Canadian retail sales in August also missed expectations.
The loonie was up 0.11 of a cent to 97.19 cents US a day ahead of the latest interest rate announcement from the Bank of Canada. Many economists believe the bank won't hike rates from its current level of one per cent until the fourth quarter of next year.
The U.S. Labor Department reported that job creation for September came in at 148,000 while the jobless rate dipped 0.1 per cent to 7.2 per cent. Economists had been looking for job gains in the neighbourhood of 180,000.
Also, August job creation was revised upward to 193,000 from 169,000.
The report was to have been released weeks ago but got held up because of the partial U.S. government shutdown, which ended last week.
There has been growing speculation since May about when the Fed might start to taper its monthly purchase of US$85 billion of assets that have kept long-term interest rates low and supported strong gains on many equity markets this year.
Meanwhile, Canadian retail sales edged up 0.2 per cent in August to $40.3 billion, one-tenth of a point less than expectations.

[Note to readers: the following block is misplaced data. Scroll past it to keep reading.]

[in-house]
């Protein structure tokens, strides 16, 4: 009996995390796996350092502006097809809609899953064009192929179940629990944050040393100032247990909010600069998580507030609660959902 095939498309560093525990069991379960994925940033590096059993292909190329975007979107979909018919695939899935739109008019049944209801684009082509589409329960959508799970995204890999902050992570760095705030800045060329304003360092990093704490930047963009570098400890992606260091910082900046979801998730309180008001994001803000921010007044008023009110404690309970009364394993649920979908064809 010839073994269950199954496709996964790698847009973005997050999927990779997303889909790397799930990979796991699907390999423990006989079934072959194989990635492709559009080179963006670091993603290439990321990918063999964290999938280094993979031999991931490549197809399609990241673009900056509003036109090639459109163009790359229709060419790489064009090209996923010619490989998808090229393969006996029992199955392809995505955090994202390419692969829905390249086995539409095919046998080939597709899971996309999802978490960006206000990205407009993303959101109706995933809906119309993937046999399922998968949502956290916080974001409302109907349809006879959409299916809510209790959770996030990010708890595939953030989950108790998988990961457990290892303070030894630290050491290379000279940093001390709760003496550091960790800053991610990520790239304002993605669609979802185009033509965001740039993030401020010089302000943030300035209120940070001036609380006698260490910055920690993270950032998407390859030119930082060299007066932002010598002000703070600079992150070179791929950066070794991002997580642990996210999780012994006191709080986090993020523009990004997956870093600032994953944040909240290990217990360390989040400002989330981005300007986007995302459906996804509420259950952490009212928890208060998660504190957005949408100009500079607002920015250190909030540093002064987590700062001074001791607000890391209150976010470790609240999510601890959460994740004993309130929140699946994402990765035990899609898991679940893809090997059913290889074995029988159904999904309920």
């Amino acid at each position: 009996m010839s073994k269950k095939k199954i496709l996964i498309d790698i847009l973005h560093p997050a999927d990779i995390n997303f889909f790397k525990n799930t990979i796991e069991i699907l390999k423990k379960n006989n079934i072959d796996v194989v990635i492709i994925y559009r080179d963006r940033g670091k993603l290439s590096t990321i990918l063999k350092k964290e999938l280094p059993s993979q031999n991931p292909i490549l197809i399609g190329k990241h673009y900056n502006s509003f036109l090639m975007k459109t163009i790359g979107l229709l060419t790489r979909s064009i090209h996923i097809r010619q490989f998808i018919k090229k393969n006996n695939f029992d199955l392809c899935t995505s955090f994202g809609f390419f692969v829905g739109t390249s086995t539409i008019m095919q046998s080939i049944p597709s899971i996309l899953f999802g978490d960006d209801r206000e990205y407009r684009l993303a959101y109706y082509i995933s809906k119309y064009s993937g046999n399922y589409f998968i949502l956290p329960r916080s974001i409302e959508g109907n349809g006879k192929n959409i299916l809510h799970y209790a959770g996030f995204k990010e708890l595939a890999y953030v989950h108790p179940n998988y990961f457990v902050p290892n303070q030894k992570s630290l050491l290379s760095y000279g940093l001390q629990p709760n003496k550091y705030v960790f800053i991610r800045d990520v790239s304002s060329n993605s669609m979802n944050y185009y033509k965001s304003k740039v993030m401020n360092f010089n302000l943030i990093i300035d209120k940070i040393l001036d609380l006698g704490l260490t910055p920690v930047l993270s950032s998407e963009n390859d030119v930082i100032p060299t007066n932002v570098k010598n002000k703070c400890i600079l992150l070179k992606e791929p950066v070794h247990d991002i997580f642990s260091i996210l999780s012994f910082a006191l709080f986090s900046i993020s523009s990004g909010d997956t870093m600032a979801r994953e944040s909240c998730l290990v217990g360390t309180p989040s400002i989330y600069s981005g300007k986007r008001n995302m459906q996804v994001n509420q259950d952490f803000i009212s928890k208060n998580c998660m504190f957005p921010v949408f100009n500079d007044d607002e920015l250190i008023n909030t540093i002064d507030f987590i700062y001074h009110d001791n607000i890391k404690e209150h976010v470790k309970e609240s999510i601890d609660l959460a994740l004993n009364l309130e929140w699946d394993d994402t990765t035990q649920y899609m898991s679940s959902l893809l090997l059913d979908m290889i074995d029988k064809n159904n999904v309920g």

Statistics Canada said higher sales at food and beverage stores were partially offset by weaker sales at motor vehicle and parts dealers and at gasoline stations. Economists had expected an overall gain of 0.3 per cent.
Oil prices continued to decline in the wake of data showing rising inventories. The U.S. government said Monday, in a report delayed five days due to the government shutdown, that U.S. crude supplies rose by four million barrels in the week ended Oct. 11.
The Schork Report estimated that U.S. commercial crude oil stocks are at the third-highest level for October since 1930 and 13 per cent above the normal range over the previous decade.
The November crude contract on the New York Mercantile Exchange dropped $1.42 to US$97.80, its lowest close since June 28.
December copper rose three cents to US$3.34 a pound while December gold bullion rose $26.80 to US$1,342.60 an ounce.